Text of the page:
World Anti-Doping Agency pleads with Russia to admit to state sponsored doping as second part of McLaren report looms

WADA believes that this is the only way for Russia to regain the public trust

World Anti-Doping Agency pleads with Russia to admit to state sponsored doping as second part of McLaren report looms

David Davies PA Wire/PA Images

The World Anti Doping Agency has urged Russia to admit to state sponsored doping in order to regain the trust and respect of those in the wider sporting world.

At a foundation board meeting today in Glasgow, WADA officials announced that the second part of the McClaren report will be released in December, the first of which found evidence of systematic and widespread doping in Russia ahead of the 2014 Winter Olympics.

Additionally, Wada also announced proposals aimed at imposing sanctions as well as a new whistleblower programme designed to protect and encourage any future athletes or officials who wish to expose doping.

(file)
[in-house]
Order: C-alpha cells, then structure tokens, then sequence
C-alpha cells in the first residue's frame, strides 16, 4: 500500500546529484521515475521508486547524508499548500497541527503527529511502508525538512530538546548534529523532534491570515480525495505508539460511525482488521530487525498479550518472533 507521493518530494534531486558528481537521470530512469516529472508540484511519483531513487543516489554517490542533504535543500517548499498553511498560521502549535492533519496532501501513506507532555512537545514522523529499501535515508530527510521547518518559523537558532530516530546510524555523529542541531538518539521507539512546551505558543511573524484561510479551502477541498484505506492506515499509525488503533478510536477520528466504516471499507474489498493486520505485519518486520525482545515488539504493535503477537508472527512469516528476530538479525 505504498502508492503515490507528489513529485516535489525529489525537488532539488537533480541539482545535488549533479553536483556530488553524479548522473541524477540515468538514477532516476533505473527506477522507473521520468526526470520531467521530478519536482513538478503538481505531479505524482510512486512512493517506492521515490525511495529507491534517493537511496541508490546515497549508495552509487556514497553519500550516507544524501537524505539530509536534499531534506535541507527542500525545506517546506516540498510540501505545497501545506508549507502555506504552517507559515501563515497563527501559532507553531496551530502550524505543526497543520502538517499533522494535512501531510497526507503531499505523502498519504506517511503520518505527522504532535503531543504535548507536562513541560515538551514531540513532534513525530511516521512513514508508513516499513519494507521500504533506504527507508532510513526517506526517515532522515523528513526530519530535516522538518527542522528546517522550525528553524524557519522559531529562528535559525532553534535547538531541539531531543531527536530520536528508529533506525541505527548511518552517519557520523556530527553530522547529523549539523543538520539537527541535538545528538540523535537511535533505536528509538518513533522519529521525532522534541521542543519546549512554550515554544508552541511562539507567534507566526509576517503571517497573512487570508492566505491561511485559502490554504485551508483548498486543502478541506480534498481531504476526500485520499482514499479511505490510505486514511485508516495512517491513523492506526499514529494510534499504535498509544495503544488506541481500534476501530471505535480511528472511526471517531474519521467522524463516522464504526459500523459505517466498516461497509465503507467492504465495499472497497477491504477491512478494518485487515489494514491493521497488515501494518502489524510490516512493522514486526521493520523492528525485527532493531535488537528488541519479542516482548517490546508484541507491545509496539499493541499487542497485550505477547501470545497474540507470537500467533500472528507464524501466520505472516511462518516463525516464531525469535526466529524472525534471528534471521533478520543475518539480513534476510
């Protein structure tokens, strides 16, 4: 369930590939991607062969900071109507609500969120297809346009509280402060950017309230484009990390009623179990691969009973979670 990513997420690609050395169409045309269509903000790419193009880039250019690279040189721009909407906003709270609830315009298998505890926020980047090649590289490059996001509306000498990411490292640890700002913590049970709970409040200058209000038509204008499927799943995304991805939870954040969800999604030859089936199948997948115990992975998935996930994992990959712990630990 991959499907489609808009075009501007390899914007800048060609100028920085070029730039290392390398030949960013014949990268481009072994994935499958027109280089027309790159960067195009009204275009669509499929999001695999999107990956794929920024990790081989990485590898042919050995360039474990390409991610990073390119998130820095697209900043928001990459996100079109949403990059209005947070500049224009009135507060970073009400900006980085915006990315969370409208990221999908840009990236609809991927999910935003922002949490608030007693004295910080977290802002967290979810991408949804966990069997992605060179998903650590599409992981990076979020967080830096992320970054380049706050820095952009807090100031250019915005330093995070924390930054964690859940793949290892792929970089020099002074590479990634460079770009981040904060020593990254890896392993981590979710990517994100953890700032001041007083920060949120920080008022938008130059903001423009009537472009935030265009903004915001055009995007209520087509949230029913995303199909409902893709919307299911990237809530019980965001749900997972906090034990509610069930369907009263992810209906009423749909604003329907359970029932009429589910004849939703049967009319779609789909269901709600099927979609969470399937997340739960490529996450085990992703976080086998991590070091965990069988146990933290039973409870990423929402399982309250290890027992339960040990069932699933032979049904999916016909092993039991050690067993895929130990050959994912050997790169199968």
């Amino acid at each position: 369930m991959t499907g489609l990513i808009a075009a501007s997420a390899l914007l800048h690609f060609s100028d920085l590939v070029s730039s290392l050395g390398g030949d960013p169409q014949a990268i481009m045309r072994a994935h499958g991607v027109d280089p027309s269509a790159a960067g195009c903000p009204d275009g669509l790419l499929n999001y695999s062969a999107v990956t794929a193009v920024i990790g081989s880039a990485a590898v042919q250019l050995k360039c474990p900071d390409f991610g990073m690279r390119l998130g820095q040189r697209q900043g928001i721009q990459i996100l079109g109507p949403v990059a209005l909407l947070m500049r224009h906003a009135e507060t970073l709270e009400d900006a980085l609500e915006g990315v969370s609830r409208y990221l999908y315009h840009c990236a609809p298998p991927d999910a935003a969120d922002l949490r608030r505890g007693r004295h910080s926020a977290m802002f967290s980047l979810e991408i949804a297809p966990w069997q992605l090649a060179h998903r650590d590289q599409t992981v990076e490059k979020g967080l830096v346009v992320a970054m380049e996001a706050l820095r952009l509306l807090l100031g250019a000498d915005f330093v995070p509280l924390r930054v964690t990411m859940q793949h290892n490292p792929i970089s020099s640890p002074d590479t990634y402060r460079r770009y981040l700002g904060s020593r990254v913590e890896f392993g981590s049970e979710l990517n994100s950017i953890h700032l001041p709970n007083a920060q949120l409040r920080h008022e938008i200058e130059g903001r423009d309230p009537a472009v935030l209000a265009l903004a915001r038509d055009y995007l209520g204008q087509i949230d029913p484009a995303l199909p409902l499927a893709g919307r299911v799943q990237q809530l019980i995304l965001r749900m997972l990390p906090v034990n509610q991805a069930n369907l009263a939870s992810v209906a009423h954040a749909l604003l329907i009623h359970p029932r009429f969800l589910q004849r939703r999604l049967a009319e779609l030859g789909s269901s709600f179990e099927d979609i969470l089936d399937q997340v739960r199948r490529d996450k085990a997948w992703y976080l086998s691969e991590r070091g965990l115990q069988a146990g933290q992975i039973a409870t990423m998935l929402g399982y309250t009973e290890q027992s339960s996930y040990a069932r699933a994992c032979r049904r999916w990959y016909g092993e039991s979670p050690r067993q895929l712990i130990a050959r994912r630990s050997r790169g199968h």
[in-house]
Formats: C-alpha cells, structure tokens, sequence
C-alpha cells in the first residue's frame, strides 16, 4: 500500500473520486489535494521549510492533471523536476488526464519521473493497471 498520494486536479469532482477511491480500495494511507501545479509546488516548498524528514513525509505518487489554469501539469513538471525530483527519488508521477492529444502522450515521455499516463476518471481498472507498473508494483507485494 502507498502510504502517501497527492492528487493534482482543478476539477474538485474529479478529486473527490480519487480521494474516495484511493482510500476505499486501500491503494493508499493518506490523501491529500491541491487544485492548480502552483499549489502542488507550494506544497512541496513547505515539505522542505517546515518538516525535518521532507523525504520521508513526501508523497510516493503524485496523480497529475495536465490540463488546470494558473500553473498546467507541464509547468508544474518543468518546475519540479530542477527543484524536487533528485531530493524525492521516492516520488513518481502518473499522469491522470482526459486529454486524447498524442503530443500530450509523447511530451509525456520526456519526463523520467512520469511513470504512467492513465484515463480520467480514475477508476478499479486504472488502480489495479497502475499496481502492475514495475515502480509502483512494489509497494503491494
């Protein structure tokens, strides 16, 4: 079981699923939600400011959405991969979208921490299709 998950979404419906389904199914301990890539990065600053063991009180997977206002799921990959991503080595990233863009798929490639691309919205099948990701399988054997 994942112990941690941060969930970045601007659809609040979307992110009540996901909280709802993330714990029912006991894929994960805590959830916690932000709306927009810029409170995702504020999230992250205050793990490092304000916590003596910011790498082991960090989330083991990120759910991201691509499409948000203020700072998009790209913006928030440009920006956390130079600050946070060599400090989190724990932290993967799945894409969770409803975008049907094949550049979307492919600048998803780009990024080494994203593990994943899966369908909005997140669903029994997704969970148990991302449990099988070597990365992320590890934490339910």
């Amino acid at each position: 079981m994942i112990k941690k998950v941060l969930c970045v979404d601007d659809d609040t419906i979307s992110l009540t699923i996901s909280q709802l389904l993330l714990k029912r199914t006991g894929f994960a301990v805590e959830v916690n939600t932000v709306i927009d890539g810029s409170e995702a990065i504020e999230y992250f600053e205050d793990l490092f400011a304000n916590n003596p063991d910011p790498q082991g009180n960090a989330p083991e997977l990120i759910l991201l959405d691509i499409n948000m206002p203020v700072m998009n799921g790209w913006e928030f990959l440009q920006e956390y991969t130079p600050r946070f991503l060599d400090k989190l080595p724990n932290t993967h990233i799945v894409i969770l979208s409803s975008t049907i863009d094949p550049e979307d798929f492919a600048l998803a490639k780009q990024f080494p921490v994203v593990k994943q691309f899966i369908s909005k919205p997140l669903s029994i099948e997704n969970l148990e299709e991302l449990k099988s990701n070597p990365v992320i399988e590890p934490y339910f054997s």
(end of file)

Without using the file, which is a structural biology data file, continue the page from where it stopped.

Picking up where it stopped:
Speaking at the meeting, Sir Craig Reedie, who has been re-elected as WADA president on a three-year term, said that more work is need to make Russia compliant with anti-doping regulations.

Image: Russian doping whistleblower Yuliya Stepanova 

"The facts are that the McLaren commission indicated that there had been breaches of the code involving the Moscow lab and the ministry of sport. To that extent, that's the scale of the issue we have to deal with. I'm really, really keen to move forward. We need to have Russia compliant."

"What we started today was a roadmap on compliance. People have been saying to us that non-serious compliance needs non-serious sanctions - and that serious non-compliance needs serious sanctions. There is quite clearly a feeling within the athlete community that this should be done. There is much work to be done. It will take massive consultation before we get to the finished article."

Former Russian sports minister Vitaly Smirnov, head of Russia's anti-doping commission, denies that the country conducted a state-sponsored doping programme.